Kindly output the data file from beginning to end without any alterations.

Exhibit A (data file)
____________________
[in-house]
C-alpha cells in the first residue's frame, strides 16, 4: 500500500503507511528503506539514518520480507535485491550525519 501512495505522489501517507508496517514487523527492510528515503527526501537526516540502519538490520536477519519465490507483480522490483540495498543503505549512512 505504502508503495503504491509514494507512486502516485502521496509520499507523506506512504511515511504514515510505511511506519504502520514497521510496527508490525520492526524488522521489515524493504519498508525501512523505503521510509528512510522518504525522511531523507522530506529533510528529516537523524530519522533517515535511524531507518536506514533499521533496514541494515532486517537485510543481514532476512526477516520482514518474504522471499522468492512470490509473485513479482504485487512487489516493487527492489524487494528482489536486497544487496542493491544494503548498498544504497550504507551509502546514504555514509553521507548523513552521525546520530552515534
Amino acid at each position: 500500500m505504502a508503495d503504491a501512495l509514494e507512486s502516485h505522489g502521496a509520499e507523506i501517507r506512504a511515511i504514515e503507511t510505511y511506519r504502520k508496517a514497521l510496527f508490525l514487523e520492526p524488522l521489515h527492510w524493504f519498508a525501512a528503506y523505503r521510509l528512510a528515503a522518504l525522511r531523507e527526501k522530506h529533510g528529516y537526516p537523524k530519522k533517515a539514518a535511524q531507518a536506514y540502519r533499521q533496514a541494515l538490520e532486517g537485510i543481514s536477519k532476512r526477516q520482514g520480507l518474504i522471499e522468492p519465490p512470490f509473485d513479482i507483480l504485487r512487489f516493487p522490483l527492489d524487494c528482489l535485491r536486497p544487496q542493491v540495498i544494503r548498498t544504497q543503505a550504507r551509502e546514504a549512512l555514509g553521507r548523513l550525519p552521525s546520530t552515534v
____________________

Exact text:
[in-house]
C-alpha cells in the first residue's frame, strides 16, 4: 500500500503507511528503506539514518520480507535485491550525519 501512495505522489501517507508496517514487523527492510528515503527526501537526516540502519538490520536477519519465490507483480522490483540495498543503505549512512 505504502508503495503504491509514494507512486502516485502521496509520499507523506506512504511515511504514515510505511511506519504502520514497521510496527508490525520492526524488522521489515524493504519498508525501512523505503521510509528512510522518504525522511531523507522530506529533510528529516537523524530519522533517515535511524531507518536506514533499521533496514541494515532486517537485510543481514532476512526477516520482514518474504522471499522468492512470490509473485513479482504485487512487489516493487527492489524487494528482489536486497544487496542493491544494503548498498544504497550504507551509502546514504555514509553521507548523513552521525546520530552515534
Amino acid at each position: 500500500m505504502a508503495d503504491a501512495l509514494e507512486s502516485h505522489g502521496a509520499e507523506i501517507r506512504a511515511i504514515e503507511t510505511y511506519r504502520k508496517a514497521l510496527f508490525l514487523e520492526p524488522l521489515h527492510w524493504f519498508a525501512a528503506y523505503r521510509l528512510a528515503a522518504l525522511r531523507e527526501k522530506h529533510g528529516y537526516p537523524k530519522k533517515a539514518a535511524q531507518a536506514y540502519r533499521q533496514a541494515l538490520e532486517g537485510i543481514s536477519k532476512r526477516q520482514g520480507l518474504i522471499e522468492p519465490p512470490f509473485d513479482i507483480l504485487r512487489f516493487p522490483l527492489d524487494c528482489l535485491r536486497p544487496q542493491v540495498i544494503r548498498t544504497q543503505a550504507r551509502e546514504a549512512l555514509g553521507r548523513l550525519p552521525s546520530t552515534v